With spring cleaning in full force, you probably have piles of stuff that's ready to be dropped off at the nearest Goodwill. So -- let's discuss charitable donations.

By definition, a charitable donation is a gift made by an individual or an organization to a nonprofit organization, charity or private foundation. Charitable donations are most commonly in the form of cash, but can also be motor vehicles, clothing and other assets (AKA, your old "stuff").



If you've donated to Goodwill before, you've probably been asked if you need a receipt. And -- if you're like us, you might've been busy, in the midst of a million other errands -- so you politely declined and hurried on your way.

A donation receipt usually includes things such as:
  • the date of the donation
  • the organization's name
  • specific information on the items donated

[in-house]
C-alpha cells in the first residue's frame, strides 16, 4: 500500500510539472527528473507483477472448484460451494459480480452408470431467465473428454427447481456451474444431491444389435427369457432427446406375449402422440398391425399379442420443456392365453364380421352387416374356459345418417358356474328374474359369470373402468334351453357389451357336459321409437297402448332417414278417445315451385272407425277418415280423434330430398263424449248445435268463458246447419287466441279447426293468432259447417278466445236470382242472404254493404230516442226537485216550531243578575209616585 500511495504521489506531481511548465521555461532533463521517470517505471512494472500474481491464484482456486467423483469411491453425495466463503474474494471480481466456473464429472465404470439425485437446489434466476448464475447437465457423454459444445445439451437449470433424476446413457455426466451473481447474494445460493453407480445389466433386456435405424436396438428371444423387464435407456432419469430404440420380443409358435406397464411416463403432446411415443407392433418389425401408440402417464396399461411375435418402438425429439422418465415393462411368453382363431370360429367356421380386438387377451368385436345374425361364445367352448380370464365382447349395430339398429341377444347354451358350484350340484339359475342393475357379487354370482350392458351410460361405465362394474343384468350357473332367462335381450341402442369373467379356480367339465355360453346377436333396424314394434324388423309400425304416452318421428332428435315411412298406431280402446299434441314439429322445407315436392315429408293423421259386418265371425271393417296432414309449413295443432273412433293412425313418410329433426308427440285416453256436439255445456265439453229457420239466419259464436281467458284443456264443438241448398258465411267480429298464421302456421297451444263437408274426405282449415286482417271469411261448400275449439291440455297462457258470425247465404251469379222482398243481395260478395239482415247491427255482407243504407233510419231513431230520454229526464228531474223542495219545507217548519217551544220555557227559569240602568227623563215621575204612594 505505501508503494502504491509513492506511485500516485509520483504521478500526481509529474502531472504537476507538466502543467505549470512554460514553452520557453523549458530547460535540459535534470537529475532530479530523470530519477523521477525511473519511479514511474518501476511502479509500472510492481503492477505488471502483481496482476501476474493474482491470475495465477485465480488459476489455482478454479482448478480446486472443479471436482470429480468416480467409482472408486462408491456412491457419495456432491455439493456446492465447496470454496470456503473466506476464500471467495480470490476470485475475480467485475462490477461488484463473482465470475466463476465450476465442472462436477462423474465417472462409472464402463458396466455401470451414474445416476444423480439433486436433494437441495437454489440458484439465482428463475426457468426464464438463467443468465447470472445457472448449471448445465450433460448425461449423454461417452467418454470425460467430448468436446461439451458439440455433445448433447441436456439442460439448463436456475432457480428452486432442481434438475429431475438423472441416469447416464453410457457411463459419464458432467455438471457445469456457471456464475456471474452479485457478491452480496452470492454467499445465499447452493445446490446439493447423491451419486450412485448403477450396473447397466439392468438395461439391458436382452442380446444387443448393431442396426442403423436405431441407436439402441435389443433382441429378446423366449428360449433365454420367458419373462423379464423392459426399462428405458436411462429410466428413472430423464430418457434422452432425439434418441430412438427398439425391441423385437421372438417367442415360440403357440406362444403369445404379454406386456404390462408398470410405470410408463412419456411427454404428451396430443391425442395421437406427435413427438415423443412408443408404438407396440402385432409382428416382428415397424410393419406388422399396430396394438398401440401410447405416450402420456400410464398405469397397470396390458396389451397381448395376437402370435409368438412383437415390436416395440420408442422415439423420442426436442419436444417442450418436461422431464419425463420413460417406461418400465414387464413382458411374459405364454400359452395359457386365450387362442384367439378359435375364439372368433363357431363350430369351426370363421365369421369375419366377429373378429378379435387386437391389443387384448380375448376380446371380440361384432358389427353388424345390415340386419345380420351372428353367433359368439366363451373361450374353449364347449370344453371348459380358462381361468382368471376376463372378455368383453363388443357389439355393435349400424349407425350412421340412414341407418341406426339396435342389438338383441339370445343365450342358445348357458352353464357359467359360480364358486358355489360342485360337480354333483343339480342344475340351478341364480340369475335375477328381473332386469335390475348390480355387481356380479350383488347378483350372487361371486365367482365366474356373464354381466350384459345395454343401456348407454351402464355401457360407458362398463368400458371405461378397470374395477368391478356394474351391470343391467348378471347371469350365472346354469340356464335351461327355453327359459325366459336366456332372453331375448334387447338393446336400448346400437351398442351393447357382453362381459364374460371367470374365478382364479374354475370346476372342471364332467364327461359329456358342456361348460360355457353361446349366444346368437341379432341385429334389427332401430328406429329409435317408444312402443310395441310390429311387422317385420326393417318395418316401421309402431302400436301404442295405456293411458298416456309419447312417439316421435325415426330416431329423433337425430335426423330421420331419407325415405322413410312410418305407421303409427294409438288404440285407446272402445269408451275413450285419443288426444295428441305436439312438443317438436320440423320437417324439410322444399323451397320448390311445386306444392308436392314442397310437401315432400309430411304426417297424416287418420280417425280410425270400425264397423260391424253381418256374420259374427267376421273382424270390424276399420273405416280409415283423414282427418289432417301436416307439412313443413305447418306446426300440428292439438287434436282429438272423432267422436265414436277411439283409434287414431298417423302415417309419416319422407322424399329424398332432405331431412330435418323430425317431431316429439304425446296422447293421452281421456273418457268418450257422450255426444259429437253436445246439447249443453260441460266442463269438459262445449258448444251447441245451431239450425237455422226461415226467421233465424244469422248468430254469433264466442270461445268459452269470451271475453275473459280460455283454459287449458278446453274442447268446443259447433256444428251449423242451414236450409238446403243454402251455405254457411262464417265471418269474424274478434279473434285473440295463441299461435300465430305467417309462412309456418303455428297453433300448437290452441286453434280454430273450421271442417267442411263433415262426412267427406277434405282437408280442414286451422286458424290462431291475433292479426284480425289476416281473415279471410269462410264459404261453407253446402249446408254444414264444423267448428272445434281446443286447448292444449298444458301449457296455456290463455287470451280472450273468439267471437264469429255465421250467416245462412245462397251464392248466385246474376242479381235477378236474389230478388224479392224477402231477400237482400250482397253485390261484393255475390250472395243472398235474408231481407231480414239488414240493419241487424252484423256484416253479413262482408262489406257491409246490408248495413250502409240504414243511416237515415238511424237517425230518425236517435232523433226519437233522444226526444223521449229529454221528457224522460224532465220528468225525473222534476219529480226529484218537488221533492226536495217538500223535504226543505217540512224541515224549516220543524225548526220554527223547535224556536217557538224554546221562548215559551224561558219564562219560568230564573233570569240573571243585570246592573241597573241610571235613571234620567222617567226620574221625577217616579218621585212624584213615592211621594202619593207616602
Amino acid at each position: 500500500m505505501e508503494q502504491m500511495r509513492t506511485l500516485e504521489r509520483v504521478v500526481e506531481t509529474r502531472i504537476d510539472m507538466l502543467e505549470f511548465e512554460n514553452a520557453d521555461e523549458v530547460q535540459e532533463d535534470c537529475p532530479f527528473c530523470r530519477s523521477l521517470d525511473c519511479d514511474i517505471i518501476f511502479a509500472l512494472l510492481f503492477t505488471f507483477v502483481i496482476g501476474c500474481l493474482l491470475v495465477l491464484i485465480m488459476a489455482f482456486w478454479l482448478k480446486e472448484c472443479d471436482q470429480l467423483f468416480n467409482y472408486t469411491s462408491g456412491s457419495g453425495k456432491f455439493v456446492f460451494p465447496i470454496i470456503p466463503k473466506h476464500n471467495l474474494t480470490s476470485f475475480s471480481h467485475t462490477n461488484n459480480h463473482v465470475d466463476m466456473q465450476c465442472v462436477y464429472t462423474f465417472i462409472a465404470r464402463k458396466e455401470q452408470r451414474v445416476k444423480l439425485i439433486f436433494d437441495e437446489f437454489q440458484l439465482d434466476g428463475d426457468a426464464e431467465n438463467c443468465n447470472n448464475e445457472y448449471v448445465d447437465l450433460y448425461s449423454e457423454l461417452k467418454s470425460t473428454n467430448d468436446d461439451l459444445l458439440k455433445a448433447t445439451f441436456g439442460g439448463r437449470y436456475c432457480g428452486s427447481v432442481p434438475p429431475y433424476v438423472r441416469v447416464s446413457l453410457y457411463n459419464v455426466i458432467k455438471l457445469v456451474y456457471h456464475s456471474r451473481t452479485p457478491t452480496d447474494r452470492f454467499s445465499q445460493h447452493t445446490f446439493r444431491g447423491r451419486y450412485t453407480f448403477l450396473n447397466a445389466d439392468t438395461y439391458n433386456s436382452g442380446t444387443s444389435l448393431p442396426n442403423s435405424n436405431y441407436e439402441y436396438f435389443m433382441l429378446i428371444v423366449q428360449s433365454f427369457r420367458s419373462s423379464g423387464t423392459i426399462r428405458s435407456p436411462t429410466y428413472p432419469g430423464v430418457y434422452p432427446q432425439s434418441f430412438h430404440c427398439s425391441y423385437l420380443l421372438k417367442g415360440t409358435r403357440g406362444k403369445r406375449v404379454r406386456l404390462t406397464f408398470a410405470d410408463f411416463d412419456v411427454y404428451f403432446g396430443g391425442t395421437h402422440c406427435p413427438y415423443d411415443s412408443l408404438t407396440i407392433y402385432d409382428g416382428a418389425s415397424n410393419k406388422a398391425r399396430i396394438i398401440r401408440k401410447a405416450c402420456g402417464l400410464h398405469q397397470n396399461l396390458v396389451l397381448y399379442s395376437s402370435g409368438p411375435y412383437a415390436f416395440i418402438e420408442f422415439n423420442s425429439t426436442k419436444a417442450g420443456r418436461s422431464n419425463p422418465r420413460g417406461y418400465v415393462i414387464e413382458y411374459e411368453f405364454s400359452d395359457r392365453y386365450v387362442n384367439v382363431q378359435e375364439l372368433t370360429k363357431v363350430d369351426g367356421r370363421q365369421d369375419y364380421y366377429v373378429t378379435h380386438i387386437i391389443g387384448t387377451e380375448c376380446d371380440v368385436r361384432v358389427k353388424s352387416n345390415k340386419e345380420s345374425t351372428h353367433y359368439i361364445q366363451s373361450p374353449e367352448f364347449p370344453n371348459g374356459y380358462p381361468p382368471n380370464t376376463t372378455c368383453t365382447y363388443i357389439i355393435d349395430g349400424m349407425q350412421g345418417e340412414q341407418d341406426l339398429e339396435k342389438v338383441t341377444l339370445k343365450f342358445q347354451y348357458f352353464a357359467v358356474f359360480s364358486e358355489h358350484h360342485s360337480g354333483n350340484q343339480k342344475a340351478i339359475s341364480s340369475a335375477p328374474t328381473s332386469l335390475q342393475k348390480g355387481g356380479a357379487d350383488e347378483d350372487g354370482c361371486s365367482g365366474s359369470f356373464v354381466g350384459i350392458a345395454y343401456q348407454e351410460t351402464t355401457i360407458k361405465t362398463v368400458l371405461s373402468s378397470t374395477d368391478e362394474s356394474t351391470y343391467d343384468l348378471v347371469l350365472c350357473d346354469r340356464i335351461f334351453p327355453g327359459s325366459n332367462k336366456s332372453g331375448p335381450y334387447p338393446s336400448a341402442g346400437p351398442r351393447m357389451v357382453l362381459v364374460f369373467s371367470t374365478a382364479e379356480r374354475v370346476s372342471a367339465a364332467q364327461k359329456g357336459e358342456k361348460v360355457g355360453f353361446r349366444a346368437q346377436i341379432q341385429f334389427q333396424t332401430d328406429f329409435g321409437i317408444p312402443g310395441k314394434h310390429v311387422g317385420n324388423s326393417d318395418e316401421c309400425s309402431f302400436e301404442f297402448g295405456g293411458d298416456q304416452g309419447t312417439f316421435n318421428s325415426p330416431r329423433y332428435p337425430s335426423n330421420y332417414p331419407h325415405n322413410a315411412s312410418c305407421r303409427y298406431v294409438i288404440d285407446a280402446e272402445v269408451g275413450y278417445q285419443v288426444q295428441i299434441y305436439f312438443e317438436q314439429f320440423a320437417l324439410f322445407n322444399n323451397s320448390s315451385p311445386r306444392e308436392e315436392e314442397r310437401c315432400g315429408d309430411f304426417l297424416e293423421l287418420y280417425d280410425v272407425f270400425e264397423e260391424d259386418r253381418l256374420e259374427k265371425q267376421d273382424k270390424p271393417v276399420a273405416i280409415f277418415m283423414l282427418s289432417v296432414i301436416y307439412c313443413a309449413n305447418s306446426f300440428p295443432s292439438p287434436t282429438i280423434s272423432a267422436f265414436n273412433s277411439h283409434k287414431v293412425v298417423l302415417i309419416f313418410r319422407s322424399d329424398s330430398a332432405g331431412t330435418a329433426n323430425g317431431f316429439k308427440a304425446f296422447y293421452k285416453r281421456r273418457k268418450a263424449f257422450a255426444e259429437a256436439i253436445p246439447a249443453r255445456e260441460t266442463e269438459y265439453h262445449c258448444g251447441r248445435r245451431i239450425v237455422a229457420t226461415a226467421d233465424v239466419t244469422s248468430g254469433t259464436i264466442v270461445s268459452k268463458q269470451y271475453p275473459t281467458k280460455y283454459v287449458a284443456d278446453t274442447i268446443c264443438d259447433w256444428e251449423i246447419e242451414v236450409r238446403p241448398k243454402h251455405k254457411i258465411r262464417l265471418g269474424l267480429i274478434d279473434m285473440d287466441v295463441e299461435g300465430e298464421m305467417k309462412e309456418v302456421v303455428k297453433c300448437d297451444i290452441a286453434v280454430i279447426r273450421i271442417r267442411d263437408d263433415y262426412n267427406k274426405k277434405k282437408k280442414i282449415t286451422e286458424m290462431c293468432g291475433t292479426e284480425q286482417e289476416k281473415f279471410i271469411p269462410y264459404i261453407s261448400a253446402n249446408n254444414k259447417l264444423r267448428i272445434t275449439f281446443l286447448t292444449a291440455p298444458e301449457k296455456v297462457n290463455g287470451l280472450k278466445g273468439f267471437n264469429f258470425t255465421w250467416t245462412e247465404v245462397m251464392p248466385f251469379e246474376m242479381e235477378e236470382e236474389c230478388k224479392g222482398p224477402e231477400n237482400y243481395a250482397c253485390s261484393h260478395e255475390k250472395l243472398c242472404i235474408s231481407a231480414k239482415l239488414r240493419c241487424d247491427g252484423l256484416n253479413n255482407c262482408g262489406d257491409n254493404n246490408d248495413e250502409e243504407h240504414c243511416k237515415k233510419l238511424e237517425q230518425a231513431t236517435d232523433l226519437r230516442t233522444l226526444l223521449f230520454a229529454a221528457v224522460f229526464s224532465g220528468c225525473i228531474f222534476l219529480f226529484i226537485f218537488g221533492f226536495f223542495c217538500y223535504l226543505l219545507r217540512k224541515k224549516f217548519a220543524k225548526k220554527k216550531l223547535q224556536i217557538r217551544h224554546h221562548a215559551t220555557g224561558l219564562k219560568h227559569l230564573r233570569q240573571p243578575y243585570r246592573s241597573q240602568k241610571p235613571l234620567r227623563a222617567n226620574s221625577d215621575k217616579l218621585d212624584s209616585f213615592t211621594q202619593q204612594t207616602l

• the value of the donation
This receipt is very important, because it serves as proof to the Internal Revenue Service (IRS). And charitable donations are tax deductible -- meaning they reduce your taxable income -- as long as they're made to a nonprofit with 501(c) status. You can verify this by asking the organization, or searching the IRS' online database.



As a general rule of thumb, any donation valued above $250 requires a receipt in order to claim it on your taxes. If your donation exceeds $500, you'll need a receipt and a form for claiming it. So, for example, if you donate your old car, you'll need a receipt and a form from the IRS. A complete list of forms can be found on the IRS website.

The takeaway here? Save those receipts! Come tax time, those donations can add up!


Source: http://www.irs.gov/

Photo credits: Chris Potter, TruckPR.
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